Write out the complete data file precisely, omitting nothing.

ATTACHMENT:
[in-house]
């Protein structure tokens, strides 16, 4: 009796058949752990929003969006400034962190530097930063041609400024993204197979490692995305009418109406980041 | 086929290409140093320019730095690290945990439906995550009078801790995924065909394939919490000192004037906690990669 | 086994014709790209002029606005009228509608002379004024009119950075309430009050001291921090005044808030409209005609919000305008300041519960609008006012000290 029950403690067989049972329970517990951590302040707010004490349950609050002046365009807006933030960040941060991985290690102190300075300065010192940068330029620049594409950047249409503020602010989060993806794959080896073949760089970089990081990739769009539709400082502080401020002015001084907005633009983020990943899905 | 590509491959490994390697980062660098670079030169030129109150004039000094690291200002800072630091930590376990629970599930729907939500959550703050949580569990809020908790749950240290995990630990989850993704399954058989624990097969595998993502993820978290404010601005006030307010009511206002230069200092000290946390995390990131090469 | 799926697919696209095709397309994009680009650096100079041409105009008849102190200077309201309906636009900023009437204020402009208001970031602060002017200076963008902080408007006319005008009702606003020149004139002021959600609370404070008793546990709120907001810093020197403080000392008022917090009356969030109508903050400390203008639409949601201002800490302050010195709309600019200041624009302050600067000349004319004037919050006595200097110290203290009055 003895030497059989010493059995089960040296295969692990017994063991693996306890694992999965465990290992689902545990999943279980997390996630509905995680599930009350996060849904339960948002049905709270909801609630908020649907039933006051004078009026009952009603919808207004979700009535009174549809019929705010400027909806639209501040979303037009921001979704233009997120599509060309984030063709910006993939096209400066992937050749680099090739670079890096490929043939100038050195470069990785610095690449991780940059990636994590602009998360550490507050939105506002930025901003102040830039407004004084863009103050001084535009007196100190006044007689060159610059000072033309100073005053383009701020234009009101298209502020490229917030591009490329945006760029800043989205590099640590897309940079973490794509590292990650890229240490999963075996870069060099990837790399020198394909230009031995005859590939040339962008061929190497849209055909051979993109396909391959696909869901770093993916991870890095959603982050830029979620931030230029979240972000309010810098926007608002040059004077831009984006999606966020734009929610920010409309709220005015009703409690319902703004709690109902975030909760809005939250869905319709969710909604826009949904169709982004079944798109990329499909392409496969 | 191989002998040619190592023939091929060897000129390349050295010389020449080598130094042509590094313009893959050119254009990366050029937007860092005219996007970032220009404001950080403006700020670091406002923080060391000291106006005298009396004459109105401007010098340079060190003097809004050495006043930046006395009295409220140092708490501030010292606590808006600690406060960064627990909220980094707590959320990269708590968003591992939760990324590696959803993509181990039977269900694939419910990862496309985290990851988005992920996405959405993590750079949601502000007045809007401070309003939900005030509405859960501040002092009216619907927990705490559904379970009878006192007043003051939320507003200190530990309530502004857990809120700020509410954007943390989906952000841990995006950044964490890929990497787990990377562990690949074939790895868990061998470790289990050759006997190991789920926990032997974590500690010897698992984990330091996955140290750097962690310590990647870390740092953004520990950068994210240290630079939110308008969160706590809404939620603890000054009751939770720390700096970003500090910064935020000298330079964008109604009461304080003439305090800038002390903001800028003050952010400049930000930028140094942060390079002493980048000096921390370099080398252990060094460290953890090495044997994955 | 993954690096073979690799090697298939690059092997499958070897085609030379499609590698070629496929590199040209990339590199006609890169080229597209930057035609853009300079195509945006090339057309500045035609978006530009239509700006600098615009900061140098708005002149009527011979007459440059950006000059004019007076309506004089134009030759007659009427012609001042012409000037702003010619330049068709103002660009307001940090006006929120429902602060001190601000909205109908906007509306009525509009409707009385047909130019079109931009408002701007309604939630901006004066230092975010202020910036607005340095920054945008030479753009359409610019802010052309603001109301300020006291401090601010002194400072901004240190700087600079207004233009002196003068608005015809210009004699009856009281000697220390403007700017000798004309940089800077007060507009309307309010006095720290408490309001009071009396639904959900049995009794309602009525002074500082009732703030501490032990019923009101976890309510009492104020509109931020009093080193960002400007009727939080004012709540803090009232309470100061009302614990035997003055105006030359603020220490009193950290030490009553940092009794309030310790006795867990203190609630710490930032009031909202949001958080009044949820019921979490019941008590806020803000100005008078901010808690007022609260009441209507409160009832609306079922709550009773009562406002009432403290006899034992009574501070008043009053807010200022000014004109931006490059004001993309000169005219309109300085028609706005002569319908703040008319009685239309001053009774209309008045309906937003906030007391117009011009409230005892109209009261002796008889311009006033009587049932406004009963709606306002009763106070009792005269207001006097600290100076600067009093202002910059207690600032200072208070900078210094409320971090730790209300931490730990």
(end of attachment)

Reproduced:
[in-house]
């Protein structure tokens, strides 16, 4: 009796058949752990929003969006400034962190530097930063041609400024993204197979490692995305009418109406980041 | 086929290409140093320019730095690290945990439906995550009078801790995924065909394939919490000192004037906690990669 | 086994014709790209002029606005009228509608002379004024009119950075309430009050001291921090005044808030409209005609919000305008300041519960609008006012000290 029950403690067989049972329970517990951590302040707010004490349950609050002046365009807006933030960040941060991985290690102190300075300065010192940068330029620049594409950047249409503020602010989060993806794959080896073949760089970089990081990739769009539709400082502080401020002015001084907005633009983020990943899905 | 590509491959490994390697980062660098670079030169030129109150004039000094690291200002800072630091930590376990629970599930729907939500959550703050949580569990809020908790749950240290995990630990989850993704399954058989624990097969595998993502993820978290404010601005006030307010009511206002230069200092000290946390995390990131090469 | 799926697919696209095709397309994009680009650096100079041409105009008849102190200077309201309906636009900023009437204020402009208001970031602060002017200076963008902080408007006319005008009702606003020149004139002021959600609370404070008793546990709120907001810093020197403080000392008022917090009356969030109508903050400390203008639409949601201002800490302050010195709309600019200041624009302050600067000349004319004037919050006595200097110290203290009055 003895030497059989010493059995089960040296295969692990017994063991693996306890694992999965465990290992689902545990999943279980997390996630509905995680599930009350996060849904339960948002049905709270909801609630908020649907039933006051004078009026009952009603919808207004979700009535009174549809019929705010400027909806639209501040979303037009921001979704233009997120599509060309984030063709910006993939096209400066992937050749680099090739670079890096490929043939100038050195470069990785610095690449991780940059990636994590602009998360550490507050939105506002930025901003102040830039407004004084863009103050001084535009007196100190006044007689060159610059000072033309100073005053383009701020234009009101298209502020490229917030591009490329945006760029800043989205590099640590897309940079973490794509590292990650890229240490999963075996870069060099990837790399020198394909230009031995005859590939040339962008061929190497849209055909051979993109396909391959696909869901770093993916991870890095959603982050830029979620931030230029979240972000309010810098926007608002040059004077831009984006999606966020734009929610920010409309709220005015009703409690319902703004709690109902975030909760809005939250869905319709969710909604826009949904169709982004079944798109990329499909392409496969 | 191989002998040619190592023939091929060897000129390349050295010389020449080598130094042509590094313009893959050119254009990366050029937007860092005219996007970032220009404001950080403006700020670091406002923080060391000291106006005298009396004459109105401007010098340079060190003097809004050495006043930046006395009295409220140092708490501030010292606590808006600690406060960064627990909220980094707590959320990269708590968003591992939760990324590696959803993509181990039977269900694939419910990862496309985290990851988005992920996405959405993590750079949601502000007045809007401070309003939900005030509405859960501040002092009216619907927990705490559904379970009878006192007043003051939320507003200190530990309530502004857990809120700020509410954007943390989906952000841990995006950044964490890929990497787990990377562990690949074939790895868990061998470790289990050759006997190991789920926990032997974590500690010897698992984990330091996955140290750097962690310590990647870390740092953004520990950068994210240290630079939110308008969160706590809404939620603890000054009751939770720390700096970003500090910064935020000298330079964008109604009461304080003439305090800038002390903001800028003050952010400049930000930028140094942060390079002493980048000096921390370099080398252990060094460290953890090495044997994955 | 993954690096073979690799090697298939690059092997499958070897085609030379499609590698070629496929590199040209990339590199006609890169080229597209930057035609853009300079195509945006090339057309500045035609978006530009239509700006600098615009900061140098708005002149009527011979007459440059950006000059004019007076309506004089134009030759007659009427012609001042012409000037702003010619330049068709103002660009307001940090006006929120429902602060001190601000909205109908906007509306009525509009409707009385047909130019079109931009408002701007309604939630901006004066230092975010202020910036607005340095920054945008030479753009359409610019802010052309603001109301300020006291401090601010002194400072901004240190700087600079207004233009002196003068608005015809210009004699009856009281000697220390403007700017000798004309940089800077007060507009309307309010006095720290408490309001009071009396639904959900049995009794309602009525002074500082009732703030501490032990019923009101976890309510009492104020509109931020009093080193960002400007009727939080004012709540803090009232309470100061009302614990035997003055105006030359603020220490009193950290030490009553940092009794309030310790006795867990203190609630710490930032009031909202949001958080009044949820019921979490019941008590806020803000100005008078901010808690007022609260009441209507409160009832609306079922709550009773009562406002009432403290006899034992009574501070008043009053807010200022000014004109931006490059004001993309000169005219309109300085028609706005002569319908703040008319009685239309001053009774209309008045309906937003906030007391117009011009409230005892109209009261002796008889311009006033009587049932406004009963709606306002009763106070009792005269207001006097600290100076600067009093202002910059207690600032200072208070900078210094409320971090730790209300931490730990």